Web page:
Parametric Density Estimation Using Polynomials and Fourier Series

Imagine you obtain samples of two types, such as the red and green points in the graph shown here, and you would like to generalize by classifying some other points into one of these two classes. This is a basic problem in machine learning called supervised classification, with the class of each sampled point known. The standard approach is based on linear classifiers: using (hyper) planes for separation into two classes, analogous to its use in support vector machines or neural networks.
This Demonstration lets you play with direct nonlinear (two-class) classifiers in a 2D square: fitting a polynomial or Fourier series to the sample, using weights of opposite signs to distinguish the classes, followed by classification based on the sign of the difference of densities.
You can add points from the class of a chosen color by clicking its position. You can also generate some chosen number of random points. The "degree" controller lets you choose the degree of the polynomial. The number of coefficients used is shown below it. The "method" controller lets you switch between fitting a polynomial or a Fourier series. The "plot" controller lets you choose between RegionPlot and DensityPlot.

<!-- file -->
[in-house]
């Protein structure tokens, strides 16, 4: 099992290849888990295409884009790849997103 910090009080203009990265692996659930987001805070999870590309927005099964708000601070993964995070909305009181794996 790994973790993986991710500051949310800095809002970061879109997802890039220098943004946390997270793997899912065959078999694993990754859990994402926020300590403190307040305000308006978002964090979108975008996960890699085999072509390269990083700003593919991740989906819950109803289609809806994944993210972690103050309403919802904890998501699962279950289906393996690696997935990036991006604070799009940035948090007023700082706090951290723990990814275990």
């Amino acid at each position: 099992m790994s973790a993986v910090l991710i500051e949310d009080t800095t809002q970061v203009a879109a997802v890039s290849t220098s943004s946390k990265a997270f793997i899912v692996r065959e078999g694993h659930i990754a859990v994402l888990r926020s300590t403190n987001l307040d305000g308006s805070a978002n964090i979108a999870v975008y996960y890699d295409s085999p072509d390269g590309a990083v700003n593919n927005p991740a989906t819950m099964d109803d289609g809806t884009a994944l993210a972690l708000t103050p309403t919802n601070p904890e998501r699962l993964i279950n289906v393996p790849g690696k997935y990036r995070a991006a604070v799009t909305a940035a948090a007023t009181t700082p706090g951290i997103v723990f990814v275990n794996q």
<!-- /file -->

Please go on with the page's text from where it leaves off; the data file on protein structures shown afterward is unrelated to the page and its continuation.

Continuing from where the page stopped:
THINGS TO TRY

SNAPSHOTS

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DETAILS

The method used for fitting density is described in [1]. The formula was derived by smoothing the sample through convolution with a kernel, then fitting a polynomial or Fourier series to the smoothed sample. It turns out that for mean-square fitting, we can perform the limit to a zero-width kernel, giving asymptotically optimal coefficients with a very simple formula.
Specifically, assuming orthonormal bases of functions (Legendre polynomials or sines and cosines here), the linear coefficient for a given function turns out to be just the average of the function over the sample:
,
where is the average of over the sample.
For the classification problem in this Demonstration, this density for green points was subtracted from the density for red points. Either the region of positive values (RegionPlot) or its density (DensityPlot) is then drawn.
Reference
[1] J. Duda, "Rapid Parametric Density Estimation." (Mar 14, 2017) arxiv.org/abs/1702.02144.
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